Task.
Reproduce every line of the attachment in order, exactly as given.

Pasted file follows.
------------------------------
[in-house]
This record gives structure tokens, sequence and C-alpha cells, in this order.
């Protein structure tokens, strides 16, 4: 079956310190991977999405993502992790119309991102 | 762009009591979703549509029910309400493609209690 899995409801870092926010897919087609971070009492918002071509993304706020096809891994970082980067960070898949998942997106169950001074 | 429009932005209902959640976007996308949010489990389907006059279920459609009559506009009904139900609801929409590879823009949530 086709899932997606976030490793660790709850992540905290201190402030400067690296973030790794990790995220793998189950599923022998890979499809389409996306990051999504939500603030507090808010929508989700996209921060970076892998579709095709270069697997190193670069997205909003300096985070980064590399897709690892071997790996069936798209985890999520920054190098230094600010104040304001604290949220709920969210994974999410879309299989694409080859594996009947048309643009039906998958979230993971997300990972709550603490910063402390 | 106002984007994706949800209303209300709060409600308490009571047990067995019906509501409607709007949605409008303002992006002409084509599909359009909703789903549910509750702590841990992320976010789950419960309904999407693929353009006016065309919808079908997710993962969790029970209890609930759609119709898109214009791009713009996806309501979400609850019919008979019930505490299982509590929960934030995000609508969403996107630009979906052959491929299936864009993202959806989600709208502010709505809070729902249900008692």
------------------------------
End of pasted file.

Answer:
[in-house]
This record gives structure tokens, sequence and C-alpha cells, in this order.
């Protein structure tokens, strides 16, 4: 079956310190991977999405993502992790119309991102 | 762009009591979703549509029910309400493609209690 899995409801870092926010897919087609971070009492918002071509993304706020096809891994970082980067960070898949998942997106169950001074 | 429009932005209902959640976007996308949010489990389907006059279920459609009559506009009904139900609801929409590879823009949530 086709899932997606976030490793660790709850992540905290201190402030400067690296973030790794990790995220793998189950599923022998890979499809389409996306990051999504939500603030507090808010929508989700996209921060970076892998579709095709270069697997190193670069997205909003300096985070980064590399897709690892071997790996069936798209985890999520920054190098230094600010104040304001604290949220709920969210994974999410879309299989694409080859594996009947048309643009039906998958979230993971997300990972709550603490910063402390 | 106002984007994706949800209303209300709060409600308490009571047990067995019906509501409607709007949605409008303002992006002409084509599909359009909703789903549910509750702590841990992320976010789950419960309904999407693929353009006016065309919808079908997710993962969790029970209890609930759609119709898109214009791009713009996806309501979400609850019919008979019930505490299982509590929960934030995000609508969403996107630009979906052959491929299936864009993202959806989600709208502010709505809070729902249900008692």